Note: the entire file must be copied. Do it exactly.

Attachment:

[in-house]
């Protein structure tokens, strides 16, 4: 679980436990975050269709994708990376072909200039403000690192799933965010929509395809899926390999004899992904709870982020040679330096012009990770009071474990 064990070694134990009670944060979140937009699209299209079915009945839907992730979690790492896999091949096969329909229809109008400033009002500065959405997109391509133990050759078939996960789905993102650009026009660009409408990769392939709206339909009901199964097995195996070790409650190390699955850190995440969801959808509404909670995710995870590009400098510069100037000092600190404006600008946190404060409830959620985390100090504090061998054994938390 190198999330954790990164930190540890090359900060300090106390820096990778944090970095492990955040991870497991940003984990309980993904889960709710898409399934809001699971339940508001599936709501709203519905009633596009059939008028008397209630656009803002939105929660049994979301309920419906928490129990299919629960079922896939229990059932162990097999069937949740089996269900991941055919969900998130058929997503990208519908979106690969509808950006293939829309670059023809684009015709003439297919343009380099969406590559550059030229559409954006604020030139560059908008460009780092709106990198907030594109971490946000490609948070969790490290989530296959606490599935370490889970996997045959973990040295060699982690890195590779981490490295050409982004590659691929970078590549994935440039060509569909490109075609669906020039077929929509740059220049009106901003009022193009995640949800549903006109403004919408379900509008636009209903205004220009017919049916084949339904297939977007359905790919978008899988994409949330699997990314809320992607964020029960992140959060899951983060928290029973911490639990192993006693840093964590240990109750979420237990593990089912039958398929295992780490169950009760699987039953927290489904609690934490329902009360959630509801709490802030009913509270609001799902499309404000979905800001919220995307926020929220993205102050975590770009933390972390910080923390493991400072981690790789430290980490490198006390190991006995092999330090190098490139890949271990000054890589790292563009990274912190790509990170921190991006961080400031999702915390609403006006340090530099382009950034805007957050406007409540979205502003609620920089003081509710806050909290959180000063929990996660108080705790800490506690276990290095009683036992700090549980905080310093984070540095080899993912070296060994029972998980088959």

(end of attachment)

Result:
[in-house]
């Protein structure tokens, strides 16, 4: 679980436990975050269709994708990376072909200039403000690192799933965010929509395809899926390999004899992904709870982020040679330096012009990770009071474990 064990070694134990009670944060979140937009699209299209079915009945839907992730979690790492896999091949096969329909229809109008400033009002500065959405997109391509133990050759078939996960789905993102650009026009660009409408990769392939709206339909009901199964097995195996070790409650190390699955850190995440969801959808509404909670995710995870590009400098510069100037000092600190404006600008946190404060409830959620985390100090504090061998054994938390 190198999330954790990164930190540890090359900060300090106390820096990778944090970095492990955040991870497991940003984990309980993904889960709710898409399934809001699971339940508001599936709501709203519905009633596009059939008028008397209630656009803002939105929660049994979301309920419906928490129990299919629960079922896939229990059932162990097999069937949740089996269900991941055919969900998130058929997503990208519908979106690969509808950006293939829309670059023809684009015709003439297919343009380099969406590559550059030229559409954006604020030139560059908008460009780092709106990198907030594109971490946000490609948070969790490290989530296959606490599935370490889970996997045959973990040295060699982690890195590779981490490295050409982004590659691929970078590549994935440039060509569909490109075609669906020039077929929509740059220049009106901003009022193009995640949800549903006109403004919408379900509008636009209903205004220009017919049916084949339904297939977007359905790919978008899988994409949330699997990314809320992607964020029960992140959060899951983060928290029973911490639990192993006693840093964590240990109750979420237990593990089912039958398929295992780490169950009760699987039953927290489904609690934490329902009360959630509801709490802030009913509270609001799902499309404000979905800001919220995307926020929220993205102050975590770009933390972390910080923390493991400072981690790789430290980490490198006390190991006995092999330090190098490139890949271990000054890589790292563009990274912190790509990170921190991006961080400031999702915390609403006006340090530099382009950034805007957050406007409540979205502003609620920089003081509710806050909290959180000063929990996660108080705790800490506690276990290095009683036992700090549980905080310093984070540095080899993912070296060994029972998980088959």